EV and PV: A Cleantech Peanut Butter Cup

Electric Vehicles (EVs) and solar (PV) go together like peanut butter and chocolate. Aside from the obvious health and environmental benefits, including reducing climate change pollution and cleaning up the air we breathe, they are empowering customers to participate in our electricity system like never before. In other words, these technologies are working together to democratize energy.

Solar power panels charge a plug in hybrid car

In California and other leading solar markets, grid operators are raising concerns that someday there’ll be times when there is more solar electricity being generated than demand to absorb it. This may eventually occur during cooler spring or fall months when sunshine is abundant, but people aren’t using much electricity. This problem sounds like a good one to have—and one that is still very much a future issue—but it is still making some utility engineers reach for the Excedrin.

We at Vote Solar, along with many other energy wonks, view this as an entirely manageable situation. Energy storage, demand response, regional energy markets that allow utilities to buy and sell energy more freely, enhanced energy efficiency and many other tools are, or soon will be available to grid operators to manage this wondrous dilemma.

This gets us back to the EV-PV connection. EVs need electricity to run. If there’s an over-abundance of solar energy (the thought of which still sends my salivary glands into overdrive), what better way to “fuel” those vehicles than with plentiful power from the sun? So instead of charging all those EVs at night, we could soak up the extra solar generation by encouraging EV owners to charge their vehicles during the middle of a sunny spring day. That allows a lot more customers to go solar without concerns about “too much” clean energy on the grid. Insert your own image of flowers blooming, birds chirping and bees buzzing here.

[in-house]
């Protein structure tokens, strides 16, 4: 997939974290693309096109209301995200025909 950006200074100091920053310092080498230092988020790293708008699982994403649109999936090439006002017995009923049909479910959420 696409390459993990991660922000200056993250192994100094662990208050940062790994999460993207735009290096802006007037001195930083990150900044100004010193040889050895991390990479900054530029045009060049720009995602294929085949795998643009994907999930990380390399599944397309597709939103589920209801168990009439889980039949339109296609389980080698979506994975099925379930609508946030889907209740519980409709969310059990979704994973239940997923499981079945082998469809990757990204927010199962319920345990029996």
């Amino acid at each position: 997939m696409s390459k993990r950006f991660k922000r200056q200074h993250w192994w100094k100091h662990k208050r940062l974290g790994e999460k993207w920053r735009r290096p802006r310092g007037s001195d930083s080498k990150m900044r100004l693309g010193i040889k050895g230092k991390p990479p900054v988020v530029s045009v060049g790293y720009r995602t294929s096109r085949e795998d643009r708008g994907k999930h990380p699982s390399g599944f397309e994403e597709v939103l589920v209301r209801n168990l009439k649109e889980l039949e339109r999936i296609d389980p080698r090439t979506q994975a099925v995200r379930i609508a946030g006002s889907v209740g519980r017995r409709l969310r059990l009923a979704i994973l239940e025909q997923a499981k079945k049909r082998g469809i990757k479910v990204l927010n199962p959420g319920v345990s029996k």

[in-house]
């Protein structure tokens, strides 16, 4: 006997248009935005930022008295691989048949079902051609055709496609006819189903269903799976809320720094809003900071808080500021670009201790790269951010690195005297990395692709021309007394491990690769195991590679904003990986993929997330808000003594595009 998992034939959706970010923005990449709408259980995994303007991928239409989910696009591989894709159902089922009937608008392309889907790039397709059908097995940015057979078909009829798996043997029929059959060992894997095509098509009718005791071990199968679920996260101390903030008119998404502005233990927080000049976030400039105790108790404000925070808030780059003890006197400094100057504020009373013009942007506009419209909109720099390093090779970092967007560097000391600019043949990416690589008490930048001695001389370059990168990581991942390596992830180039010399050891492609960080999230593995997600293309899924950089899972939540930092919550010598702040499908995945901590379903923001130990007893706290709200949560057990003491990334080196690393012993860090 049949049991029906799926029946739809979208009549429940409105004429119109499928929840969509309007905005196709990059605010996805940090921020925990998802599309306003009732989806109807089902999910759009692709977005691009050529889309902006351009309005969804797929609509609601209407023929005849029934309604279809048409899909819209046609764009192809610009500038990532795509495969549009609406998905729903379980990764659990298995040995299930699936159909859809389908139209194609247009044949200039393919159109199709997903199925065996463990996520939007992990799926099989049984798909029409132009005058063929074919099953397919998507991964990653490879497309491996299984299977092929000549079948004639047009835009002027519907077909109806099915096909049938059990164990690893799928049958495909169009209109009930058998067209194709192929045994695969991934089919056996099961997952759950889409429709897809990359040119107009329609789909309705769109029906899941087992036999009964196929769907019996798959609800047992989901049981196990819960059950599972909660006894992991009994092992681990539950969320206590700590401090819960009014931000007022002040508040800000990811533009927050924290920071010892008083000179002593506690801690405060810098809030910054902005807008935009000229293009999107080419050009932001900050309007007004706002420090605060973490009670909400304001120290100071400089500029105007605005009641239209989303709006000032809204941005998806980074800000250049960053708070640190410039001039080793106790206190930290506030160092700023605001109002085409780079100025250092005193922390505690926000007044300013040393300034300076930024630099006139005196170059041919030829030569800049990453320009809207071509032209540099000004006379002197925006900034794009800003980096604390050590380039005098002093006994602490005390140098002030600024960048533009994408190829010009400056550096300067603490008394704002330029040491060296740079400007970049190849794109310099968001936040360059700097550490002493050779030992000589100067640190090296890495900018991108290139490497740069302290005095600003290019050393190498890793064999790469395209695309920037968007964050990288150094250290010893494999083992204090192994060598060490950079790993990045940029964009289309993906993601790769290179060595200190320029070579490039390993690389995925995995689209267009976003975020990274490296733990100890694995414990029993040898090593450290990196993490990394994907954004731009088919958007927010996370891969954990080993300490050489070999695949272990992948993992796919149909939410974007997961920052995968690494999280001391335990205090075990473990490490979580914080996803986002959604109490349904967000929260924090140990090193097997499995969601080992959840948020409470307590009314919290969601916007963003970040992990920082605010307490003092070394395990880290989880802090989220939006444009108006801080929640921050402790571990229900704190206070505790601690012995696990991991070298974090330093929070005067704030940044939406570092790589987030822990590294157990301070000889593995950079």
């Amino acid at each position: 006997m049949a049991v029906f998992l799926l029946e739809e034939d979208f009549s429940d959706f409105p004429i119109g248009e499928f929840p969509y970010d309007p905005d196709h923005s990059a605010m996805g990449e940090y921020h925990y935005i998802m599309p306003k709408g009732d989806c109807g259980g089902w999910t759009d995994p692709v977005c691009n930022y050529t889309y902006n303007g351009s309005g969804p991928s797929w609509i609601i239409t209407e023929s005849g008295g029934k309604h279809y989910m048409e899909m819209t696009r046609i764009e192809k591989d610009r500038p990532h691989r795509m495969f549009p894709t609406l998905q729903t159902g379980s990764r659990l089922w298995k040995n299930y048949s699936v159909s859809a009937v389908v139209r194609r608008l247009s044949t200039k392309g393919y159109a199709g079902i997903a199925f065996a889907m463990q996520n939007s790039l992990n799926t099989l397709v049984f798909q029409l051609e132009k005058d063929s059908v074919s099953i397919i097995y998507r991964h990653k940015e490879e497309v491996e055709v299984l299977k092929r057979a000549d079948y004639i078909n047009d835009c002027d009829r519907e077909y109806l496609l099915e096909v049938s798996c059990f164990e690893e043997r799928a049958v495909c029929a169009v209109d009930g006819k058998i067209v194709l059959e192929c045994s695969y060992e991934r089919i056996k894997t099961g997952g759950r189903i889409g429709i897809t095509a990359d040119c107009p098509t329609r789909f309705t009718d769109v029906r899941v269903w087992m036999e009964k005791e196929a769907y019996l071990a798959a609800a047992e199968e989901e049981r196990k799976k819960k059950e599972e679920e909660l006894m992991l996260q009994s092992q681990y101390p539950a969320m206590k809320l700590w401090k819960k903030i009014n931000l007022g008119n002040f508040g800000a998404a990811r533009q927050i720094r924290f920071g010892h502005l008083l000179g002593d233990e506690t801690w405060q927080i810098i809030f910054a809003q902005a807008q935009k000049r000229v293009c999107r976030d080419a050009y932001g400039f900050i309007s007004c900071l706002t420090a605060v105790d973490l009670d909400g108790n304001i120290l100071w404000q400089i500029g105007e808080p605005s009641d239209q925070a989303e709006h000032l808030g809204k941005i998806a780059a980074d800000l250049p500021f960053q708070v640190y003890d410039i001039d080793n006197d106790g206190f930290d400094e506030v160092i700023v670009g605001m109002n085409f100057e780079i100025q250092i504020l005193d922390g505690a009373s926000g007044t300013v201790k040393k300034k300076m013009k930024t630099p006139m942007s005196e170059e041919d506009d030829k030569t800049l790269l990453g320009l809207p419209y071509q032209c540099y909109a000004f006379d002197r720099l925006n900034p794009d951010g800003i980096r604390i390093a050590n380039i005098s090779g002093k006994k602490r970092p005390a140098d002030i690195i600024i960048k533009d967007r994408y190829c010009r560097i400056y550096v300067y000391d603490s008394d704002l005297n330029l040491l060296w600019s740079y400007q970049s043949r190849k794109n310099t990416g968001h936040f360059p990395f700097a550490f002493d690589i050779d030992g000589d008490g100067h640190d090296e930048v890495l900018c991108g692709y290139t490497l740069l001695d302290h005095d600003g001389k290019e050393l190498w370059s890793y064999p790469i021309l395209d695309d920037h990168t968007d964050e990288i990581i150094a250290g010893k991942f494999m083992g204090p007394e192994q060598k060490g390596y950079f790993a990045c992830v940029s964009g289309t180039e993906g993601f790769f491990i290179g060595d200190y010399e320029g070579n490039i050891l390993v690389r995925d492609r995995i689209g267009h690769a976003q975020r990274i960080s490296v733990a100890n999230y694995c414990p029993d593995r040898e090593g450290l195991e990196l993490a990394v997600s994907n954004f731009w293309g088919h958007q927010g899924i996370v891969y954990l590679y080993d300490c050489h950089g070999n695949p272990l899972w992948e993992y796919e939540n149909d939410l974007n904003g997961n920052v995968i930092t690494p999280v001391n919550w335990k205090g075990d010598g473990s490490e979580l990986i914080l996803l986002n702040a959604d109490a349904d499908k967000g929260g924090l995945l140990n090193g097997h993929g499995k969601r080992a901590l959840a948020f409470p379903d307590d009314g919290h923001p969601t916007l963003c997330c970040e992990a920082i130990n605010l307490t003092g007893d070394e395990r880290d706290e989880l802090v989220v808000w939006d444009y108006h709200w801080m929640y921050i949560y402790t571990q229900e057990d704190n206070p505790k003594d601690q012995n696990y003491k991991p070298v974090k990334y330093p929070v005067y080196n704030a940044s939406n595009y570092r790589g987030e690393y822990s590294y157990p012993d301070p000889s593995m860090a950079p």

But the love flows both ways—solar helps us get more EVs on the road, too. As more fleets convert to electric and more public and workplace charging stations enabling daytime plug-ins, generators will need to provide gobs of power in hotter months when the transmission and distribution grids will be strained to the max. But installing local solar to power fleet, public and workplace charging stations can reduce the strain on the grid.

Now, if you add enough stationary energy storage to this mix, you’ve pretty much solved any concerns about grid reliability and enabled a lot more clean energy and clean vehicles to be deployed. As the price of energy storage comes down as expected, more and more customers will be able to combine PV, EVs and storage. Imagine charging your energy storage device at home with your rooftop solar system, then using all that pollution-free energy to charge your pollution-free EV in the evening. Sounds too good to be true, you say? It’s already happening in San Francisco where 68 apartment buildings in the City by the Bay are being outfitted with solar PV, EV charging and battery storage (check out the stories in Greentech Media and SFGate). Now that’s pretty cool.

There’s a lot more to do to put all of this into place, and getting everything to work together right efficiently and cost-effectively is a challenge. But rest assured, we and our clean energy compadres are on the case. The California Public Utilities Commission (CPUC) has several active proceedings to figure out how all of this should work together. Sometime in the spring of 2015, the CPUC will issue decisions on several pilot program proposals for EV charging infrastructure from the state’s major utilities, and then continue to hammer out the details on rules, tariffs and incentives to encourage EV owners to participate in grid support programs. And by July, each utility will have to submit Distribution Resource Plans for the very first time. These plans will identify distribution circuits on the grid that can most benefit from more local clean resources such as rooftop solar and grid-connected EVs. Vote Solar is active in each of these proceedings, so check back for updates in the near future.

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